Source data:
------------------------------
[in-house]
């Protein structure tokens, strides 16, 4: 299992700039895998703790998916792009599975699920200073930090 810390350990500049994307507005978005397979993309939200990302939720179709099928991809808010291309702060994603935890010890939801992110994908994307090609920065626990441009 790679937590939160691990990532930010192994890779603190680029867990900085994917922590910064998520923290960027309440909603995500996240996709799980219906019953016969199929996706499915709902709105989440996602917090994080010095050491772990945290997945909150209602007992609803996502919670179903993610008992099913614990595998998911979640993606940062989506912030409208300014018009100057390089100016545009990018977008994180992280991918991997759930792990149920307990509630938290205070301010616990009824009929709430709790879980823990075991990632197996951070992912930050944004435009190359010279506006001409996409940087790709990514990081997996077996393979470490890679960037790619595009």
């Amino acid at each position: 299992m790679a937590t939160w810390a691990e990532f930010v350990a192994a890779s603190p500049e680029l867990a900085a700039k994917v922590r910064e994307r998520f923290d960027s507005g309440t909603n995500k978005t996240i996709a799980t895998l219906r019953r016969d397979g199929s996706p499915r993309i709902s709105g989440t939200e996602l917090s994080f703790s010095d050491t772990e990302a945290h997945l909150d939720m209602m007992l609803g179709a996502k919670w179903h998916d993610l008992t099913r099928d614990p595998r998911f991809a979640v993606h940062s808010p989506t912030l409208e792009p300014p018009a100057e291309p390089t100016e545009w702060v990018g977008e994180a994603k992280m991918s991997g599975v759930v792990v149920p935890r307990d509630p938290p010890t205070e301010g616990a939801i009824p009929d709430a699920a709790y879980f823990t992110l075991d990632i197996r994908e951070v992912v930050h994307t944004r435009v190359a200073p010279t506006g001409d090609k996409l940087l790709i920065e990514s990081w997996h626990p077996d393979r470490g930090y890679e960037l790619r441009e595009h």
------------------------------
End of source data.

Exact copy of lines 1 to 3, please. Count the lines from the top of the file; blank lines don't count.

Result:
[in-house]
């Protein structure tokens, strides 16, 4: 299992700039895998703790998916792009599975699920200073930090 810390350990500049994307507005978005397979993309939200990302939720179709099928991809808010291309702060994603935890010890939801992110994908994307090609920065626990441009 790679937590939160691990990532930010192994890779603190680029867990900085994917922590910064998520923290960027309440909603995500996240996709799980219906019953016969199929996706499915709902709105989440996602917090994080010095050491772990945290997945909150209602007992609803996502919670179903993610008992099913614990595998998911979640993606940062989506912030409208300014018009100057390089100016545009990018977008994180992280991918991997759930792990149920307990509630938290205070301010616990009824009929709430709790879980823990075991990632197996951070992912930050944004435009190359010279506006001409996409940087790709990514990081997996077996393979470490890679960037790619595009």
């Amino acid at each position: 299992m790679a937590t939160w810390a691990e990532f930010v350990a192994a890779s603190p500049e680029l867990a900085a700039k994917v922590r910064e994307r998520f923290d960027s507005g309440t909603n995500k978005t996240i996709a799980t895998l219906r019953r016969d397979g199929s996706p499915r993309i709902s709105g989440t939200e996602l917090s994080f703790s010095d050491t772990e990302a945290h997945l909150d939720m209602m007992l609803g179709a996502k919670w179903h998916d993610l008992t099913r099928d614990p595998r998911f991809a979640v993606h940062s808010p989506t912030l409208e792009p300014p018009a100057e291309p390089t100016e545009w702060v990018g977008e994180a994603k992280m991918s991997g599975v759930v792990v149920p935890r307990d509630p938290p010890t205070e301010g616990a939801i009824p009929d709430a699920a709790y879980f823990t992110l075991d990632i197996r994908e951070v992912v930050h994307t944004r435009v190359a200073p010279t506006g001409d090609k996409l940087l790709i920065e990514s990081w997996h626990p077996d393979r470490g930090y890679e960037l790619r441009e595009h």